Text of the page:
Critique of Study of Voucher Impact on College Enrollment Misguided

By 09/13/2012

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We recently released a study that shows that school vouchers in New York City had a positive impact on the college enrollment rate for African-American students but not among Hispanic students.  We think the study is important because it provides the first experimental estimate of the impact of vouchers on college enrollment.

The National Education Policy Center has just released a critique of our study by Sara Goldrick-Rab of the University of Wisconsin-Madison.

Several of the issues raised by Goldrick-Rab have no merit and none undermine the primary conclusion of our study: The voucher intervention in New York City increased the college enrollment rates of African-American students.  Below are responses to the primary criticisms raised in the review:

1. The review questions the equivalence of the treatment and control groups by pointing to a modest difference between the treatment and control groups in the share of African-American students’ parents who completed a bachelor’s degree.  This difference is only marginally statistically significant and, as the review notes, there are other differences that favor the control group.  For example, control group families are less likely to have a father absent.  Because chance differences can appear for any one characteristic, statisticians have developed a test that uses information on all background characteristics to ascertain whether two groups are equivalent.  The overall treatment and control groups and the African-American and Hispanic subgroups all survive this test.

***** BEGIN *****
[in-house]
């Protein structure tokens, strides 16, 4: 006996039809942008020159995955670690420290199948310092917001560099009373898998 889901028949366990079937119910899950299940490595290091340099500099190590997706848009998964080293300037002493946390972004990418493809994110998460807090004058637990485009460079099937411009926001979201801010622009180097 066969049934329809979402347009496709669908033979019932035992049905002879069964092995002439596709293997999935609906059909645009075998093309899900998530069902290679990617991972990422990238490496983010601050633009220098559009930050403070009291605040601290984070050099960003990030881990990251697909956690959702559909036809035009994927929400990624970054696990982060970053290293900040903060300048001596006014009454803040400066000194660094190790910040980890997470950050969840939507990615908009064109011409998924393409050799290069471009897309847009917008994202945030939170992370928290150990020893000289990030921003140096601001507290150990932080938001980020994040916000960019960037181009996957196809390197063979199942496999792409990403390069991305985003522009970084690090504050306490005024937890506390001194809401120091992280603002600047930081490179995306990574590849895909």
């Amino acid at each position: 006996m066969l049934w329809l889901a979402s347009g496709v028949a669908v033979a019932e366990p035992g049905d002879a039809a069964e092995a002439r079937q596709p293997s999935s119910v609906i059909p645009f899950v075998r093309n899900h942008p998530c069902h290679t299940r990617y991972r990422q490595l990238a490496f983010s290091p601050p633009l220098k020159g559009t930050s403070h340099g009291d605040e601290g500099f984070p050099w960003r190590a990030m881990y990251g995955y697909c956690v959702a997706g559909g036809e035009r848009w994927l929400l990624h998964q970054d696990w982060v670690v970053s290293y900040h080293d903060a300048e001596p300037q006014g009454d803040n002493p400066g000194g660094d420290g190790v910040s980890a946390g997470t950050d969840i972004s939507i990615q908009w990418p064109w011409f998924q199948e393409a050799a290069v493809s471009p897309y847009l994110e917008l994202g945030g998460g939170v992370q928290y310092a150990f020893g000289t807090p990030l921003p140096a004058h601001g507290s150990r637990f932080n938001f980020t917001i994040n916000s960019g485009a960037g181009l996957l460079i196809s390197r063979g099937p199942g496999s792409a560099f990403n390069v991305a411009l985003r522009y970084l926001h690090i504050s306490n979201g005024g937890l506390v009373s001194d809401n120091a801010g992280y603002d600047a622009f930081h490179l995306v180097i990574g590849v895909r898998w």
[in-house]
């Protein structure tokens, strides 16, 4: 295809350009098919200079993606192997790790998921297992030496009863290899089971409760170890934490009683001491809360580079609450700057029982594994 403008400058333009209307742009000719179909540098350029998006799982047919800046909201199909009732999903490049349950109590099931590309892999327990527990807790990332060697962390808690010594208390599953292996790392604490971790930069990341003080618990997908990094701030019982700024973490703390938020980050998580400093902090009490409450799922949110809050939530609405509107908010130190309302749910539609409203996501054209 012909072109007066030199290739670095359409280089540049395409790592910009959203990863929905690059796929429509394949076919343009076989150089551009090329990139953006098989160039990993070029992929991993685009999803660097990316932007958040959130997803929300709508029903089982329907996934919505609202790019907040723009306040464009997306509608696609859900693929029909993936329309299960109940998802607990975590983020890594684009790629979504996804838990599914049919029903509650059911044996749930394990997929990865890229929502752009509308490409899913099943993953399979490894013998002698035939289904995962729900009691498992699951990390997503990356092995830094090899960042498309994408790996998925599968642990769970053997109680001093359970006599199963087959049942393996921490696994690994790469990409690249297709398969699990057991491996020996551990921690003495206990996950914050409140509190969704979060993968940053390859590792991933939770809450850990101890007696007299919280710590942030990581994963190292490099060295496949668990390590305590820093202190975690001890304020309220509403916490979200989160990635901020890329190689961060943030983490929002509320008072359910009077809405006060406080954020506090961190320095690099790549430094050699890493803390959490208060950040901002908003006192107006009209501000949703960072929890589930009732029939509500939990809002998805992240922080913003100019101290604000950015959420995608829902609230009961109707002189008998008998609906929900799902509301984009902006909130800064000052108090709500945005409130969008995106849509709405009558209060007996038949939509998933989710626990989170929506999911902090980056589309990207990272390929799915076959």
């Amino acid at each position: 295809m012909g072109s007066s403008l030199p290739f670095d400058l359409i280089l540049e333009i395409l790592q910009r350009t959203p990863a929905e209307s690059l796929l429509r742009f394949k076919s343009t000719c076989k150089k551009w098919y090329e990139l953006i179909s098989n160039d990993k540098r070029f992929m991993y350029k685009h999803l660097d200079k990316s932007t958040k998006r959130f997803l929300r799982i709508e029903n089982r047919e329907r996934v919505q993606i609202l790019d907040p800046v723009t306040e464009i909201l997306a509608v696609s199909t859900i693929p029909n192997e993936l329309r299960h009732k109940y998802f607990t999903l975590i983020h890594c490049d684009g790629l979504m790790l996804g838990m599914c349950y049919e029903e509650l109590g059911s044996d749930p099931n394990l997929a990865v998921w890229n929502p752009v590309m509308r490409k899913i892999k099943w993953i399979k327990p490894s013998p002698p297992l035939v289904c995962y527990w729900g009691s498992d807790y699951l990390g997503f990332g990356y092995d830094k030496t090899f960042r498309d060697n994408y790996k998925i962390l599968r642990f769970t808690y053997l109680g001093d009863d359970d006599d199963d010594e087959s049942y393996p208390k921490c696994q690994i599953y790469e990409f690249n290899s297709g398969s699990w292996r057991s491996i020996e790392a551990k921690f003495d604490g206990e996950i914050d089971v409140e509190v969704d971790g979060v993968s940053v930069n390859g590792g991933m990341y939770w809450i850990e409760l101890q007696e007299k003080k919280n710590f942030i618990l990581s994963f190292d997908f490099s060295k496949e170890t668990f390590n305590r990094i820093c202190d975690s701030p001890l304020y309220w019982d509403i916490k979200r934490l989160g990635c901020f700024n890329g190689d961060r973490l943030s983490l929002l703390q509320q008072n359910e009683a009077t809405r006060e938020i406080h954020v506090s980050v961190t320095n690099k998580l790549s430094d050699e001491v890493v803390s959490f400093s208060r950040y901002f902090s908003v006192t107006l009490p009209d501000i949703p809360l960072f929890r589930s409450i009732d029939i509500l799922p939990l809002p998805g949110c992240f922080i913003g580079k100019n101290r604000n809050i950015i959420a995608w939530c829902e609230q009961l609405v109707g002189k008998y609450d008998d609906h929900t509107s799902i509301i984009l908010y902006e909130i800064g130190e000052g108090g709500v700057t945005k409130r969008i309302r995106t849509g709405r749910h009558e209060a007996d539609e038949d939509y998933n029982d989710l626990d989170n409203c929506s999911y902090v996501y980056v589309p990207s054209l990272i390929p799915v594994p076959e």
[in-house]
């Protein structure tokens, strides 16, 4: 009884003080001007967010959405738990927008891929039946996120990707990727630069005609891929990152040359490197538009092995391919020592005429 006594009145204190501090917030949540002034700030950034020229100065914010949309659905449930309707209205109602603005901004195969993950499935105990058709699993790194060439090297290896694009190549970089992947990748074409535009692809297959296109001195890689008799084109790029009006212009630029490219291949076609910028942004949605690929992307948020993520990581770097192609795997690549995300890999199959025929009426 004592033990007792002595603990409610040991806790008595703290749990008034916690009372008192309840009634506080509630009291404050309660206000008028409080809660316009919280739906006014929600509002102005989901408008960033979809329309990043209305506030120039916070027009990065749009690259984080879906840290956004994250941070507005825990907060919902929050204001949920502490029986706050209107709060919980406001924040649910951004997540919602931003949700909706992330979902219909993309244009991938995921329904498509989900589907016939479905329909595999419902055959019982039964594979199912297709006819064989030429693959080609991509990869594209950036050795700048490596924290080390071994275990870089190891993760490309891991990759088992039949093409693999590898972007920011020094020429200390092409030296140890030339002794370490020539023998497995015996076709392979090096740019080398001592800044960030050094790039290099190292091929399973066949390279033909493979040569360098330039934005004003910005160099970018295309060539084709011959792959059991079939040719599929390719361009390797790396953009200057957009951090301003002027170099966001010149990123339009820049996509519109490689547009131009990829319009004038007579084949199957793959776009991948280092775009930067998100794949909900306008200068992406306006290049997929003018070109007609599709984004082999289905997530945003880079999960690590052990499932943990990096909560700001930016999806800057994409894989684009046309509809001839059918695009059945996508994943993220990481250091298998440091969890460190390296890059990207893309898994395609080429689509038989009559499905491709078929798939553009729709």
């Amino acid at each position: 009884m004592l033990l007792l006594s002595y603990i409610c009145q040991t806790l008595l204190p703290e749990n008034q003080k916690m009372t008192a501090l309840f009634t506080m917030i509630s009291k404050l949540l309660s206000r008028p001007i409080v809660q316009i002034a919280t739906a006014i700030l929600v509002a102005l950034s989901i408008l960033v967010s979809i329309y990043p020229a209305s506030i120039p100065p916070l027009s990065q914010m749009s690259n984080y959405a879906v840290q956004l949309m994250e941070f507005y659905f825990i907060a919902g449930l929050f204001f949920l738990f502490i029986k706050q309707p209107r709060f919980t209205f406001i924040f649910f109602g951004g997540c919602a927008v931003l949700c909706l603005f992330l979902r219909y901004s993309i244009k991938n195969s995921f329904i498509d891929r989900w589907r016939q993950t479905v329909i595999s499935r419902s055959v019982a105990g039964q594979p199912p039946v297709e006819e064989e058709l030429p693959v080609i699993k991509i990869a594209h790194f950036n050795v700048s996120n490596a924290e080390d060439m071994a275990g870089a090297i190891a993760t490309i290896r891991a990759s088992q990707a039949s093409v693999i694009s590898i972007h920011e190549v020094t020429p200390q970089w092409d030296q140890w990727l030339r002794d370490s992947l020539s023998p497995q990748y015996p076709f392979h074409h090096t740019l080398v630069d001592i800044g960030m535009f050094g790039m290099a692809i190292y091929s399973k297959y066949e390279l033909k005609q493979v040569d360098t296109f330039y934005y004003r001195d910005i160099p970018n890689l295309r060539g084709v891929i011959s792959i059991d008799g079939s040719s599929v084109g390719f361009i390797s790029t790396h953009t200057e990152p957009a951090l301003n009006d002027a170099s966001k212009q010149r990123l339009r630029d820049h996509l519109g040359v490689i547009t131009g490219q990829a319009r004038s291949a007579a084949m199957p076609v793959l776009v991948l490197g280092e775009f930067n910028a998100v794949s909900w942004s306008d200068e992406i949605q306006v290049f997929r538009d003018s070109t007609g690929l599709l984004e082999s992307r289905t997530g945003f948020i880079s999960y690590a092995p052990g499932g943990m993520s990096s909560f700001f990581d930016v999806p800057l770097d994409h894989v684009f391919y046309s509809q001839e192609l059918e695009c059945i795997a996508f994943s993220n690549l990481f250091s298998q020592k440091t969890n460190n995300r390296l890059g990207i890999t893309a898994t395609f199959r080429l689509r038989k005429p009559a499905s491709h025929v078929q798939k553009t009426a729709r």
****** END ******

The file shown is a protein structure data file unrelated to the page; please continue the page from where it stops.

2. The review says that an interpretation of the results for African-American students is not appropriate because they do not differ significantly from those observed for Hispanic students. As stated in our report, it is true that the effects for African Americans and Hispanics are both positive and do not differ from one another by an amount that is statistically significant.  But we can confidently say that the effect for African-American students is positive (i.e. greater than zero), whereas we cannot say the same for Hispanic students.

3. The review asks for an interpretation of the results for the small number of white and Asian students.  But the treatment and control groups for this small number of students do not survive the equivalence test mentioned in item one; interpreting the results is therefore inappropriate.